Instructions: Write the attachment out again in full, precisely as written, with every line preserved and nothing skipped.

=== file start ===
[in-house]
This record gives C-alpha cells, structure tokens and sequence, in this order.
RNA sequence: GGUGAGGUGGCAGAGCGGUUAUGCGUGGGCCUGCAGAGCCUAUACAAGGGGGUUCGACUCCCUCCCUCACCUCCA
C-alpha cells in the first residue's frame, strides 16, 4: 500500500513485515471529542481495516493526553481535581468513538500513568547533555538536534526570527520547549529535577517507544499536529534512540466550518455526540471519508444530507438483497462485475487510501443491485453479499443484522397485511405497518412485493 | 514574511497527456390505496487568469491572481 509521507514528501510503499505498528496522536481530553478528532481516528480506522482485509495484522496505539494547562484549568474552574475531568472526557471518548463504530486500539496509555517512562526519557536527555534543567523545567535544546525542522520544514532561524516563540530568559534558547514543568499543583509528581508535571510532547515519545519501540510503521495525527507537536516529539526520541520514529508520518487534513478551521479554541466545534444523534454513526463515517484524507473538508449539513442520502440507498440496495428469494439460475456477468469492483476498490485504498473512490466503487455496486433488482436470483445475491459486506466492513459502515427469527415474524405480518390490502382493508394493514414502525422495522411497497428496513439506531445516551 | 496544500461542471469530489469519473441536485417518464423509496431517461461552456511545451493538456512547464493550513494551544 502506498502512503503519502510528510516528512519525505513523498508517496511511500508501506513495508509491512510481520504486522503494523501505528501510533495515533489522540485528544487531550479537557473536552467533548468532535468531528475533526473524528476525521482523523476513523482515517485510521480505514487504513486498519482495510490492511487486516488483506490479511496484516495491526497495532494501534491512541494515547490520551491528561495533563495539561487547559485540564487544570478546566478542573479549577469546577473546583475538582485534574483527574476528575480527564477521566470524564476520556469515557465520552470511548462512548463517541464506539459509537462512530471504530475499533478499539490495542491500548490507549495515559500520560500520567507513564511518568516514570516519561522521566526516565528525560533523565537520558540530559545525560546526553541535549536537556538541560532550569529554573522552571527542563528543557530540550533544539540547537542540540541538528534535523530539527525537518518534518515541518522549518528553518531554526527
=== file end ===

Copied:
[in-house]
This record gives C-alpha cells, structure tokens and sequence, in this order.
RNA sequence: GGUGAGGUGGCAGAGCGGUUAUGCGUGGGCCUGCAGAGCCUAUACAAGGGGGUUCGACUCCCUCCCUCACCUCCA
C-alpha cells in the first residue's frame, strides 16, 4: 500500500513485515471529542481495516493526553481535581468513538500513568547533555538536534526570527520547549529535577517507544499536529534512540466550518455526540471519508444530507438483497462485475487510501443491485453479499443484522397485511405497518412485493 | 514574511497527456390505496487568469491572481 509521507514528501510503499505498528496522536481530553478528532481516528480506522482485509495484522496505539494547562484549568474552574475531568472526557471518548463504530486500539496509555517512562526519557536527555534543567523545567535544546525542522520544514532561524516563540530568559534558547514543568499543583509528581508535571510532547515519545519501540510503521495525527507537536516529539526520541520514529508520518487534513478551521479554541466545534444523534454513526463515517484524507473538508449539513442520502440507498440496495428469494439460475456477468469492483476498490485504498473512490466503487455496486433488482436470483445475491459486506466492513459502515427469527415474524405480518390490502382493508394493514414502525422495522411497497428496513439506531445516551 | 496544500461542471469530489469519473441536485417518464423509496431517461461552456511545451493538456512547464493550513494551544 502506498502512503503519502510528510516528512519525505513523498508517496511511500508501506513495508509491512510481520504486522503494523501505528501510533495515533489522540485528544487531550479537557473536552467533548468532535468531528475533526473524528476525521482523523476513523482515517485510521480505514487504513486498519482495510490492511487486516488483506490479511496484516495491526497495532494501534491512541494515547490520551491528561495533563495539561487547559485540564487544570478546566478542573479549577469546577473546583475538582485534574483527574476528575480527564477521566470524564476520556469515557465520552470511548462512548463517541464506539459509537462512530471504530475499533478499539490495542491500548490507549495515559500520560500520567507513564511518568516514570516519561522521566526516565528525560533523565537520558540530559545525560546526553541535549536537556538541560532550569529554573522552571527542563528543557530540550533544539540547537542540540541538528534535523530539527525537518518534518515541518522549518528553518531554526527